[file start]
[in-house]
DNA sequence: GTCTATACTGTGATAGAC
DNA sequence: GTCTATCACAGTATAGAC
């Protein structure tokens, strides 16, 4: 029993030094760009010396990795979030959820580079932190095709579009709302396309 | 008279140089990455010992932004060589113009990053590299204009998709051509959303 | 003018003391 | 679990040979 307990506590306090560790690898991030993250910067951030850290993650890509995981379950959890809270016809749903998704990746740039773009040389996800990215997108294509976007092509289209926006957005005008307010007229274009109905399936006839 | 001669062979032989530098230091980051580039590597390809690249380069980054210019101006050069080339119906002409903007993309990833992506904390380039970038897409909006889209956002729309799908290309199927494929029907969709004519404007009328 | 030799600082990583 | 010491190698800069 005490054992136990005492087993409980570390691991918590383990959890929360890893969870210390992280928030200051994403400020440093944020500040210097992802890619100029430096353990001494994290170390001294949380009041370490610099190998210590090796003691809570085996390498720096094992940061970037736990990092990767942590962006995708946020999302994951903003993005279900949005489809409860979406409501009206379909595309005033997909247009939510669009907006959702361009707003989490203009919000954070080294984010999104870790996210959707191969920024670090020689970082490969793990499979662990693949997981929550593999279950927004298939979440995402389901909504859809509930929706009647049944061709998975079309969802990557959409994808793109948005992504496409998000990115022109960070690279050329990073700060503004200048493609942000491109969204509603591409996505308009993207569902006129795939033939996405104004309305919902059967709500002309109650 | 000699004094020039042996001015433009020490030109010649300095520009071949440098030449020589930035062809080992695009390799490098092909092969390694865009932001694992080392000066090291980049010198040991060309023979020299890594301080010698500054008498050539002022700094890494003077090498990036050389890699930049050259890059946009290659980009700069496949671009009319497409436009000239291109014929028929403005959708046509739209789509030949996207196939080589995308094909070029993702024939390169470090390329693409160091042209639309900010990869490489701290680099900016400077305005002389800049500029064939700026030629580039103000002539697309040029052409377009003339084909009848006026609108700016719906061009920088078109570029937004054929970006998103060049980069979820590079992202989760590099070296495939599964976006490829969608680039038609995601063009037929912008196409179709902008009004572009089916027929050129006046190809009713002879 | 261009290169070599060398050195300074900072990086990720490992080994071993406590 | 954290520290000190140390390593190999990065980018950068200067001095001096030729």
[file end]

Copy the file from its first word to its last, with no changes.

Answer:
[in-house]
DNA sequence: GTCTATACTGTGATAGAC
DNA sequence: GTCTATCACAGTATAGAC
């Protein structure tokens, strides 16, 4: 029993030094760009010396990795979030959820580079932190095709579009709302396309 | 008279140089990455010992932004060589113009990053590299204009998709051509959303 | 003018003391 | 679990040979 307990506590306090560790690898991030993250910067951030850290993650890509995981379950959890809270016809749903998704990746740039773009040389996800990215997108294509976007092509289209926006957005005008307010007229274009109905399936006839 | 001669062979032989530098230091980051580039590597390809690249380069980054210019101006050069080339119906002409903007993309990833992506904390380039970038897409909006889209956002729309799908290309199927494929029907969709004519404007009328 | 030799600082990583 | 010491190698800069 005490054992136990005492087993409980570390691991918590383990959890929360890893969870210390992280928030200051994403400020440093944020500040210097992802890619100029430096353990001494994290170390001294949380009041370490610099190998210590090796003691809570085996390498720096094992940061970037736990990092990767942590962006995708946020999302994951903003993005279900949005489809409860979406409501009206379909595309005033997909247009939510669009907006959702361009707003989490203009919000954070080294984010999104870790996210959707191969920024670090020689970082490969793990499979662990693949997981929550593999279950927004298939979440995402389901909504859809509930929706009647049944061709998975079309969802990557959409994808793109948005992504496409998000990115022109960070690279050329990073700060503004200048493609942000491109969204509603591409996505308009993207569902006129795939033939996405104004309305919902059967709500002309109650 | 000699004094020039042996001015433009020490030109010649300095520009071949440098030449020589930035062809080992695009390799490098092909092969390694865009932001694992080392000066090291980049010198040991060309023979020299890594301080010698500054008498050539002022700094890494003077090498990036050389890699930049050259890059946009290659980009700069496949671009009319497409436009000239291109014929028929403005959708046509739209789509030949996207196939080589995308094909070029993702024939390169470090390329693409160091042209639309900010990869490489701290680099900016400077305005002389800049500029064939700026030629580039103000002539697309040029052409377009003339084909009848006026609108700016719906061009920088078109570029937004054929970006998103060049980069979820590079992202989760590099070296495939599964976006490829969608680039038609995601063009037929912008196409179709902008009004572009089916027929050129006046190809009713002879 | 261009290169070599060398050195300074900072990086990720490992080994071993406590 | 954290520290000190140390390593190999990065980018950068200067001095001096030729």